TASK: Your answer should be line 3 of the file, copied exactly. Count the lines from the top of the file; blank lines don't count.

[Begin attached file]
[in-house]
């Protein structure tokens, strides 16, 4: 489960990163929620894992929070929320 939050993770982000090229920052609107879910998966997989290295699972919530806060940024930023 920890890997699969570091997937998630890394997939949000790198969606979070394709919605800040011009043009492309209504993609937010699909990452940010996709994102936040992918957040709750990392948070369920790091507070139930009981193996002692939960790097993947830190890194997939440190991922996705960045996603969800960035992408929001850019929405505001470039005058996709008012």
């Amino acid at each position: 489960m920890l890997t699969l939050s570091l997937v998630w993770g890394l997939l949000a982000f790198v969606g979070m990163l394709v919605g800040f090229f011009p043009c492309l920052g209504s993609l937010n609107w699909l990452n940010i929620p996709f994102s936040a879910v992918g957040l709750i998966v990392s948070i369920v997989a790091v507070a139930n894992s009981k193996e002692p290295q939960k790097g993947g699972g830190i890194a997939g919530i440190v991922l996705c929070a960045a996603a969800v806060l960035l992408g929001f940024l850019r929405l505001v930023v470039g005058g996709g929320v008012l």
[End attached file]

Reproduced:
């Amino acid at each position: 489960m920890l890997t699969l939050s570091l997937v998630w993770g890394l997939l949000a982000f790198v969606g979070m990163l394709v919605g800040f090229f011009p043009c492309l920052g209504s993609l937010n609107w699909l990452n940010i929620p996709f994102s936040a879910v992918g957040l709750i998966v990392s948070i369920v997989a790091v507070a139930n894992s009981k193996e002692p290295q939960k790097g993947g699972g830190i890194a997939g919530i440190v991922l996705c929070a960045a996603a969800v806060l960035l992408g929001f940024l850019r929405l505001v930023v470039g005058g996709g929320v008012l």